Link between Maternal Caffeine Consumption and Metabolism an
Higher caffeine consumption during pregnancy has been associated with lower birth weight. A Study was conducted to evaluate the association between maternal caffeine intake and neonatal anthropometry, testing effect modification by fast or slow caffeine metabolism genotype.

2055 nonsmoking women at low risk for fetal growth abnormalities with complete information on caffeine consumption from 12 US clinical sites were enrolled

Caffeine was evaluated by both plasma concentrations of caffeine and paraxanthine and self-reported caffeinated beverage consumption measured/reported at 10-13 weeks gestation.

--Compared with the first quartile of plasma caffeine level (less than 28 ng/mL), neonates of women in the fourth quartile (more than 659 ng/mL) had lower birth weight (beta =-84.3 g), length (beta =-0.44 cm), and head (beta = -0.28 cm), arm (beta =-0.25 cm), and thigh (beta = -0.29 cm) circumference.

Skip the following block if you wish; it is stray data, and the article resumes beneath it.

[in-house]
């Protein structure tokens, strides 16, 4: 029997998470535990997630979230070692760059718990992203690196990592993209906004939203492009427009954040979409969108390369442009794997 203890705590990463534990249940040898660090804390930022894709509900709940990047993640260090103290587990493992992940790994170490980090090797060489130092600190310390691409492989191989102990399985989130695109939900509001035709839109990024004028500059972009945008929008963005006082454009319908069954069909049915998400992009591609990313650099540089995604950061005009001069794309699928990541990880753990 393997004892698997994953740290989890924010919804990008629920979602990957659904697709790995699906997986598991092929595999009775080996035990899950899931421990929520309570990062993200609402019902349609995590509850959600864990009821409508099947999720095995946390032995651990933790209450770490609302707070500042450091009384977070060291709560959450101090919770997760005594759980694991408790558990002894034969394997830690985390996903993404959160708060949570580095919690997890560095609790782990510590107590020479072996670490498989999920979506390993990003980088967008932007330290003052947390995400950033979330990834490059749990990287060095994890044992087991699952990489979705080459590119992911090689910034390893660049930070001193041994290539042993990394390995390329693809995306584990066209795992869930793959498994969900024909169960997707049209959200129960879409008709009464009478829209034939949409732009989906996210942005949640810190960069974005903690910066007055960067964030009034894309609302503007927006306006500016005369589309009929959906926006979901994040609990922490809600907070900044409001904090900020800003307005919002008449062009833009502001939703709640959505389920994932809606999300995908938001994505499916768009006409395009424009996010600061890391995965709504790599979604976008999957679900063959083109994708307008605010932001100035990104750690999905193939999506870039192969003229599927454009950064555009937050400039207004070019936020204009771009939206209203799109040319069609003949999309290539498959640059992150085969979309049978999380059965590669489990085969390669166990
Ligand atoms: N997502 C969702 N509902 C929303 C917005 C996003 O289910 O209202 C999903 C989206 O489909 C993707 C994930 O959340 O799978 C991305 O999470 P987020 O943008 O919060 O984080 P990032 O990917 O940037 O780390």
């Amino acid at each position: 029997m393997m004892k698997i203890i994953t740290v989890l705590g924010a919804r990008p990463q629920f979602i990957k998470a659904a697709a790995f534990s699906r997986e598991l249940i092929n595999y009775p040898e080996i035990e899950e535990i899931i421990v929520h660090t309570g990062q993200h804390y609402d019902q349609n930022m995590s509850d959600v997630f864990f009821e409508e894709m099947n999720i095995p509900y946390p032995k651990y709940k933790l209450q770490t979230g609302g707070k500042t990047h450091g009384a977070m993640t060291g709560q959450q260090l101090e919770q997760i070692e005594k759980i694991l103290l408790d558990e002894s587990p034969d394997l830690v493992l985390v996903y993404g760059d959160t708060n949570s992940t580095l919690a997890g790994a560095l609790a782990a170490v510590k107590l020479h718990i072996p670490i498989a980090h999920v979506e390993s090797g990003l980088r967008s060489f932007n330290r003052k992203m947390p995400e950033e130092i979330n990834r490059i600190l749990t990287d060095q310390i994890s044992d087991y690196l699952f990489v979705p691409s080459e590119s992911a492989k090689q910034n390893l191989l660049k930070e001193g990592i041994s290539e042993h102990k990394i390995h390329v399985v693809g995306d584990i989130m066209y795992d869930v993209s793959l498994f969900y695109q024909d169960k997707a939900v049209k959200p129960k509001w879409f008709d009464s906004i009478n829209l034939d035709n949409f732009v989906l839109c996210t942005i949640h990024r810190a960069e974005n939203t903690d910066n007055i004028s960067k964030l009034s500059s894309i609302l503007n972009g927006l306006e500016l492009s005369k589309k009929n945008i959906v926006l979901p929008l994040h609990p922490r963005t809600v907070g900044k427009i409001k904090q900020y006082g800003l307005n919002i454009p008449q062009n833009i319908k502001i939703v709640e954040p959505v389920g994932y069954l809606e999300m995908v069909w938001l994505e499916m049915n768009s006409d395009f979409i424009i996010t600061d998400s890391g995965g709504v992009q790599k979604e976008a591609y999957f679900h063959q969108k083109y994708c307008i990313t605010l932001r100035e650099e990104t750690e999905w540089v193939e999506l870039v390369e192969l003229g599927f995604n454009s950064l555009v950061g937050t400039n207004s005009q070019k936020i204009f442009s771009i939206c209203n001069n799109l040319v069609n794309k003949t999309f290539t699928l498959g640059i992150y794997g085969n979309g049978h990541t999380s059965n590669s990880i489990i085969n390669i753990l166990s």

--Similar reductions were observed for paraxanthine quartiles, and for continuous measures of caffeine and paraxanthine concentrations.

--Compared with women who reported drinking no caffeinated beverages, women who consumed approximately 50 mg per day had neonates with lower birth weight (beta= -66 g), smaller arm (beta = -0.17 cm) and thigh (beta = -0.32 cm) circumference, and smaller anterior flank skin fold (beta= -0.24 mm).

In conclusion, rising caffeine intake resulted in minor reductions in neonatal anthropometric measurements. The findings indicate that caffeine intake during pregnancy, also at levels well below the recommended 200 mg per day, is linked to fetal growth reduction.